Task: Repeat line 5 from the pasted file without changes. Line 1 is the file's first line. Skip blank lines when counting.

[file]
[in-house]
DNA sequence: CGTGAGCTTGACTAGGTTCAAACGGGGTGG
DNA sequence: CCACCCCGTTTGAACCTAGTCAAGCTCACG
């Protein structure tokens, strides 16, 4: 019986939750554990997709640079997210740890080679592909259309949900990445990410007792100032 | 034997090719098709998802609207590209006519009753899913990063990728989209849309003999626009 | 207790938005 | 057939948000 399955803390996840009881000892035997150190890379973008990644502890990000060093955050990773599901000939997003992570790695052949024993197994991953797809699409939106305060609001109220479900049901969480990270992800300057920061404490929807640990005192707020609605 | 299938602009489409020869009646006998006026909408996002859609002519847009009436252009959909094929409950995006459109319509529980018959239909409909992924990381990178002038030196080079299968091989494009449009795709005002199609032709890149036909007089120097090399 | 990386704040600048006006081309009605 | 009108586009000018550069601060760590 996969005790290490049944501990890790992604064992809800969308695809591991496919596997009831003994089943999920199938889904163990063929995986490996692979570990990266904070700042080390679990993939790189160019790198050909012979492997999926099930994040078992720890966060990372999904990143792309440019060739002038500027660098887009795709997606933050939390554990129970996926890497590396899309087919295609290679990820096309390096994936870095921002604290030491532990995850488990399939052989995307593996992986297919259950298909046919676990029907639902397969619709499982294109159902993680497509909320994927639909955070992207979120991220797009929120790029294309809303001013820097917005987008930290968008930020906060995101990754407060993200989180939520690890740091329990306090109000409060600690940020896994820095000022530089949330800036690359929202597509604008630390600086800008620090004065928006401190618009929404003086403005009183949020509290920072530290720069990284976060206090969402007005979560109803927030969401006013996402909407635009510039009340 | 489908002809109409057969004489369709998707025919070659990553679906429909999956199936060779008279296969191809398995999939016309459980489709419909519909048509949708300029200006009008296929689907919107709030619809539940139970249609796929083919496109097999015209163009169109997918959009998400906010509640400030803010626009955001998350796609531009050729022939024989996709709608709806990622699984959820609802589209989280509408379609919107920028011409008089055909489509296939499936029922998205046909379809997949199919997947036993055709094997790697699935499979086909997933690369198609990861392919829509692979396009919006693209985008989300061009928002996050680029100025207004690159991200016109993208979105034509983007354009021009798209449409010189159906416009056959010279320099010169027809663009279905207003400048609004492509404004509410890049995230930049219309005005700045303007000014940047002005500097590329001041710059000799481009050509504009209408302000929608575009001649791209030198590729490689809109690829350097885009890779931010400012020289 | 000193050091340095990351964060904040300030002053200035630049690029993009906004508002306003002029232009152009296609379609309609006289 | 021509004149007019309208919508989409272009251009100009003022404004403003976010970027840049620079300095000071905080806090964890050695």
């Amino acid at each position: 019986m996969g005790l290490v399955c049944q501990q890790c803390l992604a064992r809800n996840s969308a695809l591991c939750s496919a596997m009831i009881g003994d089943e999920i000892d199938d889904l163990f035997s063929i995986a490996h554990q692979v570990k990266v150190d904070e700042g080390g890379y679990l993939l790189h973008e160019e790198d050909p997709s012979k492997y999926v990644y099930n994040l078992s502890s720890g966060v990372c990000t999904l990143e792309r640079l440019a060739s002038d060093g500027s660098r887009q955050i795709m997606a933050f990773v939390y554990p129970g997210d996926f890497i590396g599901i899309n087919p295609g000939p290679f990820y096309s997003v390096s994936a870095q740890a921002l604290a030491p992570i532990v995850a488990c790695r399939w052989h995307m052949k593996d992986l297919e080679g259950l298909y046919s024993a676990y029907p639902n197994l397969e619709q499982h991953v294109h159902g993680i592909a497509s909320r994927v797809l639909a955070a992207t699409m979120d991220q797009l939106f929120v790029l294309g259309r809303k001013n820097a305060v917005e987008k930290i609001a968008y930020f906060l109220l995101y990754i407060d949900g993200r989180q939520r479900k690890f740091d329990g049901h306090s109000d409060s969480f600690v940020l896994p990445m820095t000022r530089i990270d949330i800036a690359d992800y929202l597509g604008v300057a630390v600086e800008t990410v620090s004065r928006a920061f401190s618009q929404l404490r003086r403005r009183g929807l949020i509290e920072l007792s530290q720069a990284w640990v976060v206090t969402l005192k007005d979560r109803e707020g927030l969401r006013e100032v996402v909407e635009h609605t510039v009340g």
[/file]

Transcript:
């Amino acid at each position: 019986m996969g005790l290490v399955c049944q501990q890790c803390l992604a064992r809800n996840s969308a695809l591991c939750s496919a596997m009831i009881g003994d089943e999920i000892d199938d889904l163990f035997s063929i995986a490996h554990q692979v570990k990266v150190d904070e700042g080390g890379y679990l993939l790189h973008e160019e790198d050909p997709s012979k492997y999926v990644y099930n994040l078992s502890s720890g966060v990372c990000t999904l990143e792309r640079l440019a060739s002038d060093g500027s660098r887009q955050i795709m997606a933050f990773v939390y554990p129970g997210d996926f890497i590396g599901i899309n087919p295609g000939p290679f990820y096309s997003v390096s994936a870095q740890a921002l604290a030491p992570i532990v995850a488990c790695r399939w052989h995307m052949k593996d992986l297919e080679g259950l298909y046919s024993a676990y029907p639902n197994l397969e619709q499982h991953v294109h159902g993680i592909a497509s909320r994927v797809l639909a955070a992207t699409m979120d991220q797009l939106f929120v790029l294309g259309r809303k001013n820097a305060v917005e987008k930290i609001a968008y930020f906060l109220l995101y990754i407060d949900g993200r989180q939520r479900k690890f740091d329990g049901h306090s109000d409060s969480f600690v940020l896994p990445m820095t000022r530089i990270d949330i800036a690359d992800y929202l597509g604008v300057a630390v600086e800008t990410v620090s004065r928006a920061f401190s618009q929404l404490r003086r403005r009183g929807l949020i509290e920072l007792s530290q720069a990284w640990v976060v206090t969402l005192k007005d979560r109803e707020g927030l969401r006013e100032v996402v909407e635009h609605t510039v009340g």